Myanmar junta chief says army will 'annihilate' coup opponents

Min Aung Hlaing accuses unnamed 'foreign aggressors' of working against the military

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Myanmar's army will “annihilate” coup opponents, junta chief Min Aung Hlaing said on Sunday as the military staged a show of force on the anniversary of its bloodiest crackdown so far on democracy protests.

The South-east Asian country has been in chaos since a coup in February last year, with more than 1,700 people killed in crackdowns on dissent, according to a local monitoring group.

Across the country “People's Defence Force” fighters, often armed with home-made or rudimentary weapons, clash regularly with troops, with some analysts suggesting the military has struggled to respond effectively to their hit-and-run tactics.

Fighting has also flared with more established ethnic rebel groups along the Thai and Chinese borders.

Presiding over the annual parade that showcased tanks, truck-mounted missiles, artillery and troops on horseback, Min Aung Hlaing told some 8,000 assembled security personnel that the army would not let up.

The military will “no longer negotiate … and annihilate until the end” groups fighting to overturn its rule, he said before the Armed Forces Day procession in the army-built capital Naypyidaw.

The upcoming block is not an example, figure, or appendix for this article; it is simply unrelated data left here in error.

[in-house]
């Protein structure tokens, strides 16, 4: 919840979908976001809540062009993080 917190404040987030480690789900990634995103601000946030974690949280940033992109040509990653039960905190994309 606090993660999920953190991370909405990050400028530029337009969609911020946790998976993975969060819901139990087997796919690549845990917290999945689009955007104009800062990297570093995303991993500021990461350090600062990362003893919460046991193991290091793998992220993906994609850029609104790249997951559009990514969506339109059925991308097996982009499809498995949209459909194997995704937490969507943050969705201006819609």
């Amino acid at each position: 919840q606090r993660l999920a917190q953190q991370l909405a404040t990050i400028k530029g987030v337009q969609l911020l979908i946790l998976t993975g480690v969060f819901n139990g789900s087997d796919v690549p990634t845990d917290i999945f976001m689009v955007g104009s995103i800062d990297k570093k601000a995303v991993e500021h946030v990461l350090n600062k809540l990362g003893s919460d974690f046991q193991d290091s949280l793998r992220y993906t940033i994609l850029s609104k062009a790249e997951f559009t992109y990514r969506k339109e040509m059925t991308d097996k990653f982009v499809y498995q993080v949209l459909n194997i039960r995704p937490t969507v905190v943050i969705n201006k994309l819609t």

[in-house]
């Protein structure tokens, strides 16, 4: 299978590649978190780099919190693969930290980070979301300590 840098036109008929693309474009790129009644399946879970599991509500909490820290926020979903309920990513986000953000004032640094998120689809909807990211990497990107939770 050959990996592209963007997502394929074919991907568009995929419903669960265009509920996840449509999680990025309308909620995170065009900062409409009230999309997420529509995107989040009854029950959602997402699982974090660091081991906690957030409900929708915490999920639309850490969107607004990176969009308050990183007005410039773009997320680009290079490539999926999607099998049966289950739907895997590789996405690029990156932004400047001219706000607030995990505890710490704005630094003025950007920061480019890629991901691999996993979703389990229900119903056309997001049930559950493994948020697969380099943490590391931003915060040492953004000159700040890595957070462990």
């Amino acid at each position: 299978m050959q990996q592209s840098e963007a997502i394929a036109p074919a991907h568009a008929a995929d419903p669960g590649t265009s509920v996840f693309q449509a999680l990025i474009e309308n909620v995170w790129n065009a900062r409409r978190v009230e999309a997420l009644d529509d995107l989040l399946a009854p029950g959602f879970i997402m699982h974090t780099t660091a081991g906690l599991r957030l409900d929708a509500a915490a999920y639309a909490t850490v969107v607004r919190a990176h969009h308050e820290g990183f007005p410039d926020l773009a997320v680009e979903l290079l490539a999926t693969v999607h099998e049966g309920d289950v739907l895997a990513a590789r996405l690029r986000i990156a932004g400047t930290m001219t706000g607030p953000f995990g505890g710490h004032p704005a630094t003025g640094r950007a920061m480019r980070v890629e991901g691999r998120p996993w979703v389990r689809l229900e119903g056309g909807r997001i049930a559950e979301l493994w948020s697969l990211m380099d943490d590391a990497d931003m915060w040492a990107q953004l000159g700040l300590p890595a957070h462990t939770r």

Jets flew overhead trailing the yellow, red and green of the national flag, while state media showed women lining the streets leading to the parade ground to give flowers and place garlands on the marching soldiers.

In commercial hub Yangon, around a dozen anti-junta protesters set off flares and shouted slogans, according to footage posted on social media.

Others called on social media for residents to switch off their lights at home in a national “power strike” on Sunday evening.

Armed Forces Day commemorates the start of local resistance to the Japanese occupation during the Second World War, and usually features a military parade attended by foreign officers and diplomats.

Last year, as Min Aung Hlaing inspected the parade, the military carried out a crackdown on democracy rallies that left about 160 protesters dead, according to a local monitoring group.

The violence was the bloodiest day so far since the military removed Aung San Suu Kyi's civilian government on February 1, 2021.

The junta has become increasingly isolated, with Cambodia's leader Hun Sen the only foreign leader to visit since the coup.

On Sunday Min Aung Hlaing accused unnamed “foreign aggressors” of working against the military and called for the armed forces to remain united against “internal and external mischiefs".

Russia's vice defence minister had been due to attend this year's parade but was unable to because of his “country's affairs”, junta spokesman Zaw Min Tun added.

In February a UN expert on Myanmar said Russia, along with other major ally China, was continuing to supply the military with weapons, including fighter jets and armoured vehicles.

The US and Britain on Friday announced new sanctions against Myanmar's army.

The new measures came days after Washington said it had concluded that the country's military had committed genocide against the mostly Muslim Rohingya minority.

Updated: March 27, 2022, 9:07 AM